“If we fail to repeal the Cadillac tax, we will leave working families with less health care coverage, higher out-of-pocket health care costs and little to no wage increases,” says Ways and Means Committee Chairman Richard E. Neal of Massachusetts. (Tom Williams/CQ Roll Call)

The House passed, 419-6, legislation Wednesday to repeal the so-called Cadillac tax, pleasing health insurers, unions and a bipartisan coalition of lawmakers who have long pushed to scrap the levy.

The measure would permanently repeal the 40 percent excise tax on high-cost employer-provided health insurance, which was envisioned as a key way to pay for the 2010 health care law. The tax, which Congress twice delayed from taking effect, is set to go into effect in 2022.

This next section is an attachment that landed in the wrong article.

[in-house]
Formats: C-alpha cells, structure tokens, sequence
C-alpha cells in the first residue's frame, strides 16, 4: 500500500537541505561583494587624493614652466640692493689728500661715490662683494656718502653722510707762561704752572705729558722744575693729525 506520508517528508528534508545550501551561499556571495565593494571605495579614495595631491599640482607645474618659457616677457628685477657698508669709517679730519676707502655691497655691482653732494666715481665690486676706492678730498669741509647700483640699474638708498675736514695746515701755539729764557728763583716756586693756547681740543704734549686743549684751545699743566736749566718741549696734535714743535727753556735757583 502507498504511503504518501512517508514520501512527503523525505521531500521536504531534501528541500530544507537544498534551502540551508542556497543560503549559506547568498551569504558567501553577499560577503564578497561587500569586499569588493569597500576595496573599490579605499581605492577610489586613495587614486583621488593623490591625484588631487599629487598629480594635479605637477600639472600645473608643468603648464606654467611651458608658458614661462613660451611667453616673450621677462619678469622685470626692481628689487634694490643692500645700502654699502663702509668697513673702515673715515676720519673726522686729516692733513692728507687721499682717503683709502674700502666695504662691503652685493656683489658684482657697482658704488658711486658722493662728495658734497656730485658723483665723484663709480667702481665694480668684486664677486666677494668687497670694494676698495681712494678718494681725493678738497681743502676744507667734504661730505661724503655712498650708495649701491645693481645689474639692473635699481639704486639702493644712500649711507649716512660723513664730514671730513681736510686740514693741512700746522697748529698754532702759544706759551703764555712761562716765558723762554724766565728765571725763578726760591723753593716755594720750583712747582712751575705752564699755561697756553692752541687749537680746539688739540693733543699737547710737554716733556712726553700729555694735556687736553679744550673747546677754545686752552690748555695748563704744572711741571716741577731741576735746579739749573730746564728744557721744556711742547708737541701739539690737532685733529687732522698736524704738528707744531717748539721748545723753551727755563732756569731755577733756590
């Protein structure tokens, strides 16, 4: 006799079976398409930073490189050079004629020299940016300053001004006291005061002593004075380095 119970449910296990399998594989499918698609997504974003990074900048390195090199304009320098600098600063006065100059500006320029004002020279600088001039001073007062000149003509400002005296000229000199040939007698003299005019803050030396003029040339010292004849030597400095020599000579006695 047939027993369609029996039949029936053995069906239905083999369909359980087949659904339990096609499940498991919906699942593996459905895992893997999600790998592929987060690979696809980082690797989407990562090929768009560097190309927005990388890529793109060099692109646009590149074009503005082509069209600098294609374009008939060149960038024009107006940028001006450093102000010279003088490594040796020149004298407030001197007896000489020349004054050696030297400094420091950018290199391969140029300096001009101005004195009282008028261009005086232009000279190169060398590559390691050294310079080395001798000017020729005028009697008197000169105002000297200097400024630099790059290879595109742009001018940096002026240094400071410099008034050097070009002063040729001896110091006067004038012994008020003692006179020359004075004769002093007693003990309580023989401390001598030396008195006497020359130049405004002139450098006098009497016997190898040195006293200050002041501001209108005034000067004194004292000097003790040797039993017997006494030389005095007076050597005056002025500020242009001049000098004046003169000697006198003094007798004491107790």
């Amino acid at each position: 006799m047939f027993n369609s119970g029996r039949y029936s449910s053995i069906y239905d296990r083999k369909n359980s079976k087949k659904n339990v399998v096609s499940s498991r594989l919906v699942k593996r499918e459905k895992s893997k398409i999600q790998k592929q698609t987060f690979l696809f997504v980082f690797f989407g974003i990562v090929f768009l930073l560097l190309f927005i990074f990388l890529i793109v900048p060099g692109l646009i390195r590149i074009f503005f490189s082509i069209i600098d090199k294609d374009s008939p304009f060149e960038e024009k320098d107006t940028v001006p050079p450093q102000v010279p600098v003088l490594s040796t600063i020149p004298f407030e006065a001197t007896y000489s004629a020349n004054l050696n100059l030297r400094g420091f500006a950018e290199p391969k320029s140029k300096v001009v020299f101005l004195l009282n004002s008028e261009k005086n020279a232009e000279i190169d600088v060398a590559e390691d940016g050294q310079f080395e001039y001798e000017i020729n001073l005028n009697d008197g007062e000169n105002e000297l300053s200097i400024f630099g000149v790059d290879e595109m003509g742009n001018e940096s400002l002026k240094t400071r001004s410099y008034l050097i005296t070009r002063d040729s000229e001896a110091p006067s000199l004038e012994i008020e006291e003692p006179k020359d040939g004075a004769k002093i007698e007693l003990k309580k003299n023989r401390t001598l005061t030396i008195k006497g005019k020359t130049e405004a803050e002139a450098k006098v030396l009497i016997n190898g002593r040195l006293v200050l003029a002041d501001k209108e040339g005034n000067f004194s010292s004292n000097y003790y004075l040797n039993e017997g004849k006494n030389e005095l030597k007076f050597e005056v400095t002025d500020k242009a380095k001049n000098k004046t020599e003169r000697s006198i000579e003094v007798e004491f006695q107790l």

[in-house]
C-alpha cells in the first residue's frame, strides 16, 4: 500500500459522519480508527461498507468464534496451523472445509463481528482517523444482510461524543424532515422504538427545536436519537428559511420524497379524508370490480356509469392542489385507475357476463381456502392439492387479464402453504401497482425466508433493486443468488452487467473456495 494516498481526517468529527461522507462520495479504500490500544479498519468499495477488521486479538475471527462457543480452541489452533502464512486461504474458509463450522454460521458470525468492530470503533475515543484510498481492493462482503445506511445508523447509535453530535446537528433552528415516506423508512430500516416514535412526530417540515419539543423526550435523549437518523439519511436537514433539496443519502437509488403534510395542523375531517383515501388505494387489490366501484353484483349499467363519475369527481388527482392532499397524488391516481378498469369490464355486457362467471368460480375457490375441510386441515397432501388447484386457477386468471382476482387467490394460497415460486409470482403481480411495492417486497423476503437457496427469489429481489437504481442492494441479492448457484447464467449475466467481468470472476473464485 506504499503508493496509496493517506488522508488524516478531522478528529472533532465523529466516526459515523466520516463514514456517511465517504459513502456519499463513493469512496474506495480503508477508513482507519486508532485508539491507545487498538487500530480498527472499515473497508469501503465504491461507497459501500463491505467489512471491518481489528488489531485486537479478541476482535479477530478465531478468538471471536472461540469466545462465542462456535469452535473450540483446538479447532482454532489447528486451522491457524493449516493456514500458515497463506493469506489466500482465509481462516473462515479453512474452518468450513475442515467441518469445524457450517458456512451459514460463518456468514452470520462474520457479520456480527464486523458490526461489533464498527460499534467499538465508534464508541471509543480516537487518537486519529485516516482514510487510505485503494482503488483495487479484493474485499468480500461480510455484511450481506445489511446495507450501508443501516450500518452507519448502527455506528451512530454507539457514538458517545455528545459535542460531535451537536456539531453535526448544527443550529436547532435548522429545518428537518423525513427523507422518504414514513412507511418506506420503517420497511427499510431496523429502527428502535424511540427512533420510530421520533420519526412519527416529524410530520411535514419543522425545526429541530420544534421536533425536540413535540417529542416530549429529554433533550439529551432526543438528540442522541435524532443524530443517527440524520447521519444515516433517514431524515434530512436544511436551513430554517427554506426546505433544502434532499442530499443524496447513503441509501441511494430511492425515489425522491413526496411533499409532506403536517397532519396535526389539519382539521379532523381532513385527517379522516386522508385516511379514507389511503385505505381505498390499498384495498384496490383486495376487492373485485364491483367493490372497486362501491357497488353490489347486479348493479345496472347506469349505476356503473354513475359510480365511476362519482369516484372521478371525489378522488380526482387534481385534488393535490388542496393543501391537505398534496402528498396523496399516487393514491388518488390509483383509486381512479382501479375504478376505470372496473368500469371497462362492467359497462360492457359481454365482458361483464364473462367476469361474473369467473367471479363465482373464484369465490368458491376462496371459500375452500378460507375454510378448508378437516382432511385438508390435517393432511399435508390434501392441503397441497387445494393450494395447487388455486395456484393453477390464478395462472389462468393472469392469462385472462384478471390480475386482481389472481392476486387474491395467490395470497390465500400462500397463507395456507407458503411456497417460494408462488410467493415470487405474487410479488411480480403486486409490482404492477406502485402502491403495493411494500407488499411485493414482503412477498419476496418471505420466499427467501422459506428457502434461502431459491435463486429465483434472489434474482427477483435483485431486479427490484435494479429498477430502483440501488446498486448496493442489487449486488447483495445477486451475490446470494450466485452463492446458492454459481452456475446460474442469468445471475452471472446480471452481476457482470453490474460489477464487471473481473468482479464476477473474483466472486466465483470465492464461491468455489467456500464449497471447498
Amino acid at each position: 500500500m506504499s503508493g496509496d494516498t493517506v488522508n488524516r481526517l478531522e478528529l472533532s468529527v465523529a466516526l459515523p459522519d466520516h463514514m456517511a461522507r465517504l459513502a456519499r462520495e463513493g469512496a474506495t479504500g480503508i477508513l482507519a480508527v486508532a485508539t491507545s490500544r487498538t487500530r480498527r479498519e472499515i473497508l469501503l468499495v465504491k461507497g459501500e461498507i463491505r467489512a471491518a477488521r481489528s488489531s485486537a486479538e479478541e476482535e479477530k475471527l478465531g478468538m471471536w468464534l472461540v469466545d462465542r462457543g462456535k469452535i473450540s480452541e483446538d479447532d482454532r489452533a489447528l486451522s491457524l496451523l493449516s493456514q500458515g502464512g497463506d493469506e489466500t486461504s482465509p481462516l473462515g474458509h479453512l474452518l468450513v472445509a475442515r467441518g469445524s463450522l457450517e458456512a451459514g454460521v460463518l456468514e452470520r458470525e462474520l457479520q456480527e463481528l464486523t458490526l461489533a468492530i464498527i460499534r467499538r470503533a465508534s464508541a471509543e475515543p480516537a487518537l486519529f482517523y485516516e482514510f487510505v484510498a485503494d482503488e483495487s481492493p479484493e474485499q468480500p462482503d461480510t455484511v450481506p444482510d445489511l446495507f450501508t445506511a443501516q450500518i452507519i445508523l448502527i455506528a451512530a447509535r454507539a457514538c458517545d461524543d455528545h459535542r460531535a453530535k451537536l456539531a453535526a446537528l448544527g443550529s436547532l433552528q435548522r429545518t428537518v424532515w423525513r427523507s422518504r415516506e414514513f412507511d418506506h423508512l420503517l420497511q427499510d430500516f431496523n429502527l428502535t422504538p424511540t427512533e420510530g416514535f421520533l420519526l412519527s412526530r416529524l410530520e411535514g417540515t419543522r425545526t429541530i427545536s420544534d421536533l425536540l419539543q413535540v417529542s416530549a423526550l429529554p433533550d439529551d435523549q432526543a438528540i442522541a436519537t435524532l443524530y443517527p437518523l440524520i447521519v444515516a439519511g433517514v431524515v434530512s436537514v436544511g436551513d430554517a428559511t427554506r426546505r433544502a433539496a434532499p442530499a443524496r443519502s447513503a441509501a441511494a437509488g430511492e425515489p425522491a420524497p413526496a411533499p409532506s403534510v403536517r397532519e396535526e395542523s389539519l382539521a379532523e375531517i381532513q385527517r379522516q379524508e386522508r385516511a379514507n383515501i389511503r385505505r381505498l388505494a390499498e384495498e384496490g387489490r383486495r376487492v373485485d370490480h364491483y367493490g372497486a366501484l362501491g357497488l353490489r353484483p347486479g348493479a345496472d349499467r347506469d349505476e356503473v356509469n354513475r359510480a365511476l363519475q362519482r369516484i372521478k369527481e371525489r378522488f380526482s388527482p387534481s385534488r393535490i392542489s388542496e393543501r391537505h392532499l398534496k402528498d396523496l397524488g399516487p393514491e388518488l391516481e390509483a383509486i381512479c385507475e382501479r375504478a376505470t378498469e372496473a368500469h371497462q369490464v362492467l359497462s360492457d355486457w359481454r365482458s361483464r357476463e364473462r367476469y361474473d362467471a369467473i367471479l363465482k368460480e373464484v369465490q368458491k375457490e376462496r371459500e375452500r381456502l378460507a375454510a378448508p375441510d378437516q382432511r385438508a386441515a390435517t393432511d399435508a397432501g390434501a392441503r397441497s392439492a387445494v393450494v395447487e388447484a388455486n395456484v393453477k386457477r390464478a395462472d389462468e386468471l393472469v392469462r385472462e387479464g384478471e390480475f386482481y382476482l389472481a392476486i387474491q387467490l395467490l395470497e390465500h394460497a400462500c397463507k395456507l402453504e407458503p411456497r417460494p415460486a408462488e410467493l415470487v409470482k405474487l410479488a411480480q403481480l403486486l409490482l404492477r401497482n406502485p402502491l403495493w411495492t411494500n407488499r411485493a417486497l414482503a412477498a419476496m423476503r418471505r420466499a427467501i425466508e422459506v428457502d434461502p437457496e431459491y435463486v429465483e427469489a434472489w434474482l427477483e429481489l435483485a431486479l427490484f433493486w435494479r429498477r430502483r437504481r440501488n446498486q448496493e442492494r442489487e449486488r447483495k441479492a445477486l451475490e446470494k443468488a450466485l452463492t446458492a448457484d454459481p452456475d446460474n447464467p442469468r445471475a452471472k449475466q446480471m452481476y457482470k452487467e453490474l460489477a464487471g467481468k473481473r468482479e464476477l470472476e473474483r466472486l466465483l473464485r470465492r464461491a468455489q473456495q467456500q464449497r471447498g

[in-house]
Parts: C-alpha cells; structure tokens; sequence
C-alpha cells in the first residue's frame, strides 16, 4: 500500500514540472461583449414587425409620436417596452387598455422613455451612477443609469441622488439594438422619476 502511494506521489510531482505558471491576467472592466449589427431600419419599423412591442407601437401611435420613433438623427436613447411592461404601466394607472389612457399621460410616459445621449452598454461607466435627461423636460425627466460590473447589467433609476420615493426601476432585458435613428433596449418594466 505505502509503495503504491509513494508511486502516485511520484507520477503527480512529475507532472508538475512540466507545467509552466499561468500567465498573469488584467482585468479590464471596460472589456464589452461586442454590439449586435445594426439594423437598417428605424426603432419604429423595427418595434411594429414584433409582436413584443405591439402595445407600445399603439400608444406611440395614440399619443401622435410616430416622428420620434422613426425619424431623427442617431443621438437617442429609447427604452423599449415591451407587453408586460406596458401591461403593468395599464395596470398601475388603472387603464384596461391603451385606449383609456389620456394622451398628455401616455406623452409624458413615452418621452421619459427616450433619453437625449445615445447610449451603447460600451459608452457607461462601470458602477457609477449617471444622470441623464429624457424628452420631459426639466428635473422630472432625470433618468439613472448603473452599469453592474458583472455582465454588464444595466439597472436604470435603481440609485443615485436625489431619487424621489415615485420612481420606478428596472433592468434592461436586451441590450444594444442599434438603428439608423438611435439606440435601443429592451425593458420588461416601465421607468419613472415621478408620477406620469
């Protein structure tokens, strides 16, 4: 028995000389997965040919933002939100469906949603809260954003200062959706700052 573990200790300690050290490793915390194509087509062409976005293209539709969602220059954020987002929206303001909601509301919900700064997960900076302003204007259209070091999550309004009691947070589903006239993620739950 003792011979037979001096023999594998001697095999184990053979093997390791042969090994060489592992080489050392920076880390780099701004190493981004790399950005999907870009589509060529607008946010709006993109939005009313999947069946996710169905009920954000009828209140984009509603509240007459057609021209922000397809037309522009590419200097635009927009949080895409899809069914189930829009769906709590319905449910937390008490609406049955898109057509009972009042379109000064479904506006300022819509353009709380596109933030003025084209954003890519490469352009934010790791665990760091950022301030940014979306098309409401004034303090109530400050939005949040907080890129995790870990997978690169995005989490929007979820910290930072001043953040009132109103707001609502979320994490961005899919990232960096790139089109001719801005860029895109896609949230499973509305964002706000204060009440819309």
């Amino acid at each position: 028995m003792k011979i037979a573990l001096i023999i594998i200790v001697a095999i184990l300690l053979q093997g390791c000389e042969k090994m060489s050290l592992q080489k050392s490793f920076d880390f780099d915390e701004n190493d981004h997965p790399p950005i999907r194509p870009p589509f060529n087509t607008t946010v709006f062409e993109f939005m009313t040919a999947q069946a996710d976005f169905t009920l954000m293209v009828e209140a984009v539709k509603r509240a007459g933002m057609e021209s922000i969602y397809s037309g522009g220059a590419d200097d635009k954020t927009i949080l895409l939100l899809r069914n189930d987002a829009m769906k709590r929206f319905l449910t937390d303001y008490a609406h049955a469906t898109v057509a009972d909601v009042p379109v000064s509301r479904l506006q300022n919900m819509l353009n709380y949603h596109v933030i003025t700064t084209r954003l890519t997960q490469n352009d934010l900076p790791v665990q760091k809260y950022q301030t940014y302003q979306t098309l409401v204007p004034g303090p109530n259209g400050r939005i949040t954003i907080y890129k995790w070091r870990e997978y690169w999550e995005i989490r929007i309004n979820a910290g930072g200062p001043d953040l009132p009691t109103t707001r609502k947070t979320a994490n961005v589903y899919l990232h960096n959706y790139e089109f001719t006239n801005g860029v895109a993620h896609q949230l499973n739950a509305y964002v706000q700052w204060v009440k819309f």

Grassley: ‘Cadillac’ tax repeal points way to extenders deal
PAYGO rules may no longer be a hindrance, Iowa Republican hints

Senate Finance Chairman Charles E. Grassley sees a way forward on a tax extenders deal. (Tom Williams/CQ Roll Call file photo)

Senate Finance Chairman Charles E. Grassley sees a “little bit of progress” on the tax extenders front in House Democrats’ decision to push repeal of the “Cadillac tax” on high-cost health insurance plans, without offsets for the lost revenue.

The House’s pay-as-you-go rules have been a hindrance for much of the year on moving legislation to extend tax breaks that expired at the end of 2017 and 2018. The most expensive of those is a provision originally authored by Grassley in 2004 to provide a $1 per gallon biodiesel blenders tax credit, which costs about $3 billion a year.